Morbius has clashed and teamed with Venom on occasion over the years, notably in the miniseries Venom: The Enemy Within (1994), which saw the two characters pair up to take on the demonically possessed Hobgoblin, Demogoblin. With Spider-Man seemingly avoiding goblins for the time being, Demogoblin seems like a logical adversary that won’t infringe on introducing Norman Osborn into the MCU eventually. Additionally, Black Cat, who, along with Silver Sable is set to debut in a film from Gina Prince-Bythewood, has a storied history with Morbius. A member of the Midnight Sons and love interest of Michael Morbius in Spider-Man: The Animated Series, the Black Cat’s powers of probability manipulation could lend itself to a more supernatural focus.
Through Spider-Man supporting players, Sony has enough characters to create a massive universe, and if it can control the budgets and avoid rushing films into production, it may end up rivaling the quality, if not the box-office revenue, of anything the Marvel Cinematic Universe and Warner Bros.' DC movies are putting out. The lack of previous exposure for many of these characters means that Sony can distance itself from the comic books somewhat and reinvent core concepts in a way that feels distinct. Perhaps the world is calling for a bit more antiheroism from their costumed crusaders.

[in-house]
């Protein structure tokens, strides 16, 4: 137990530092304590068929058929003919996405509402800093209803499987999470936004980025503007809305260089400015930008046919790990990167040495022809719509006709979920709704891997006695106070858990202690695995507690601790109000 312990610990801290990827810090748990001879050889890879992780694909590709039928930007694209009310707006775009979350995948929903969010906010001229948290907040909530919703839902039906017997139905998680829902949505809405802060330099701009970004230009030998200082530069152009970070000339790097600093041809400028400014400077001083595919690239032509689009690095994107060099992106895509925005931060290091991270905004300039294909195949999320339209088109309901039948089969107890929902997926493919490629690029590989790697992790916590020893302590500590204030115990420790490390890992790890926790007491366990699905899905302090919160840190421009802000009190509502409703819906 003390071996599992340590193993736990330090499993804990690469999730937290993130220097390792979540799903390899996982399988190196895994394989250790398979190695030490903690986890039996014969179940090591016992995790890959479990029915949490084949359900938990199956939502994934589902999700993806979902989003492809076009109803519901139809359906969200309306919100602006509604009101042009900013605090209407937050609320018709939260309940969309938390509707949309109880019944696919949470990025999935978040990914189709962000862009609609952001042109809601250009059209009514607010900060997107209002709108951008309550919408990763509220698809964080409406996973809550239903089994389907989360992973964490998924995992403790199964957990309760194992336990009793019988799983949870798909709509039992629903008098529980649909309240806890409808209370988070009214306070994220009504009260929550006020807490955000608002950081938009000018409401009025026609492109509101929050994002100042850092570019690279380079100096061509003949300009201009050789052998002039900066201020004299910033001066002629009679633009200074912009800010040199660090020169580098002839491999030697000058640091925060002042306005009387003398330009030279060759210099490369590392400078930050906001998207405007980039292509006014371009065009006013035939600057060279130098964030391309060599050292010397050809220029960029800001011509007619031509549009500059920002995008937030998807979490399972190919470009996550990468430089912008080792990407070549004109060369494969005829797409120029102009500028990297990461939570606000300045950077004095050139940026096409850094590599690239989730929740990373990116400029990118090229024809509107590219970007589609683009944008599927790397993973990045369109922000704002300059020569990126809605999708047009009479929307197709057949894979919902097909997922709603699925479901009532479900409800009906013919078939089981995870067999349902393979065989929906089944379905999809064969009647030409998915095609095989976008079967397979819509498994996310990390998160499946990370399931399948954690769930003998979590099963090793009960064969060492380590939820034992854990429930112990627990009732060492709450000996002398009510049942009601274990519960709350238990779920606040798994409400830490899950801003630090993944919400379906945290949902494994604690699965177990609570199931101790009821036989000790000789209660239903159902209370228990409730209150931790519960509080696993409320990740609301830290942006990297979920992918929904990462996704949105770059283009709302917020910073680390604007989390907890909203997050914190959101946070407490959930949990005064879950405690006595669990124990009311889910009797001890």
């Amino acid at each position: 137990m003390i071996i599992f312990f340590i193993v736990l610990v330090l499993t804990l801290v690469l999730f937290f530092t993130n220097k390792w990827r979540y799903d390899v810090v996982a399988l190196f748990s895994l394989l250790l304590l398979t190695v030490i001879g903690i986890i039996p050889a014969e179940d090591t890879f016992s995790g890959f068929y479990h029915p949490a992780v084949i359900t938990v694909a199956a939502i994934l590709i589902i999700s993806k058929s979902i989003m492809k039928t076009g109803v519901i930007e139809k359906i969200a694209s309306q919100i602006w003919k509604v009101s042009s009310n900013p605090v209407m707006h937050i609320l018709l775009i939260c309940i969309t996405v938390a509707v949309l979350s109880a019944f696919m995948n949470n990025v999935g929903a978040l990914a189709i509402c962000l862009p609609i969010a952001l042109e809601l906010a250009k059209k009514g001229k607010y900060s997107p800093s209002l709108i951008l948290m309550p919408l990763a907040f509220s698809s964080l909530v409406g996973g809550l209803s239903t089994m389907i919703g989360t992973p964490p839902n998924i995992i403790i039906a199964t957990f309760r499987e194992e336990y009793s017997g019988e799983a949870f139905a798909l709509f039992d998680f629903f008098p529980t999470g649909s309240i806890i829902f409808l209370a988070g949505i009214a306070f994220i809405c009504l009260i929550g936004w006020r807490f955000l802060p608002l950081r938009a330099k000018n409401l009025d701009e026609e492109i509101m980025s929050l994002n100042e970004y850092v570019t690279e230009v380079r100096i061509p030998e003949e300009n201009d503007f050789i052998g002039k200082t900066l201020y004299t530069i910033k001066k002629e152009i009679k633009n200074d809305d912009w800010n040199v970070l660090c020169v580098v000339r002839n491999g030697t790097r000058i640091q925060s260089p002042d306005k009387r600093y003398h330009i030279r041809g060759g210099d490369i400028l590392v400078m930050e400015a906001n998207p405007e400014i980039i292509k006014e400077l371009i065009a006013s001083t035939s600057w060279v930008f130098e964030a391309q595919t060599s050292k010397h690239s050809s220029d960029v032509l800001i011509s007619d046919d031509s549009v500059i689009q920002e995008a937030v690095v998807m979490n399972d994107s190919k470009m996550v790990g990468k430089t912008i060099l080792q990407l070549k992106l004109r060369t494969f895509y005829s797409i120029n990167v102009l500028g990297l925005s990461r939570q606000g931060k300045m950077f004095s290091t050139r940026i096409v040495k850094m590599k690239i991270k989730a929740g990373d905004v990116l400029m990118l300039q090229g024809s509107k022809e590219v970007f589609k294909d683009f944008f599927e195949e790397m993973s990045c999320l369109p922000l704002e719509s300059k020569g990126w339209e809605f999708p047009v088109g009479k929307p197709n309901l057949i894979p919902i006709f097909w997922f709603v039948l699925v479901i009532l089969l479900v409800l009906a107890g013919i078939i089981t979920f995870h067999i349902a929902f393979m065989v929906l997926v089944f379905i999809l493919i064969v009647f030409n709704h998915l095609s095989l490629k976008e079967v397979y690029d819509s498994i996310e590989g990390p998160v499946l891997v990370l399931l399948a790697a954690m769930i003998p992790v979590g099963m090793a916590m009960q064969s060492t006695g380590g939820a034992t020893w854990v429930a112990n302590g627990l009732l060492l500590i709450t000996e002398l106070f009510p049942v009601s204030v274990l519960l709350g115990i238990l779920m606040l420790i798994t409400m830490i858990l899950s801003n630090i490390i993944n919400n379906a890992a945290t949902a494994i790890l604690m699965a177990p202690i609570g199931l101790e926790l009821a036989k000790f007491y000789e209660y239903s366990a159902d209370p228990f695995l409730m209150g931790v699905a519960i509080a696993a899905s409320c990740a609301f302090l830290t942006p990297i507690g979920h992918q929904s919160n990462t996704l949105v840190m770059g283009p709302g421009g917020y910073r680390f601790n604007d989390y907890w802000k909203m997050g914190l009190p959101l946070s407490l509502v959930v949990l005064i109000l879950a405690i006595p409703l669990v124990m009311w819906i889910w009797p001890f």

When first announced, it seemed that Sony’s Spider-man universe was just an attempt to force its way into superhero films, but with the lineup of projects in development, it appears that the studio is taking a careful approach. Silver & Black, initially set for release on Feb. 8, 2019, has since been delayed while the script undergoes rewrites. While this may cause alarm, perhaps the reason behind the delay is to better shape the pic’s tone into something different from a traditional superhero movie and more akin to the horror-thrillers in which Sony seems to be investing its interests.
Nightwatch, who currently has Spike Lee interested in directing, isn’t an inherently horror-based character, but his powers of invisibility and shapeshifting lend themselves well to that world. And Silk, a recent comics creation whose alter ego Cindy Moon (Tiffany Espensen) does appear briefly but isn’t named in Spider-Man: Homecoming and Avengers: Infinity War, has powers similar to Peter Parker, but ones that lend themselves more so to body horror. While Sony is ultimately placing a lot of faith in Venom, and history has shown us that box-office results and critical reception aren’t always kind to films that have a cinematic universe weighing on them, it may just pull all of this off. With the right blend of horror, high-energy actors and heroes only loved by a few in the general moviegoing audience, Sony may tap into a new vein of Marvel movies, the results of which could be bloody spectacular.
by Richard Newby
by Graeme McMillan
by Borys Kit , Graeme McMillan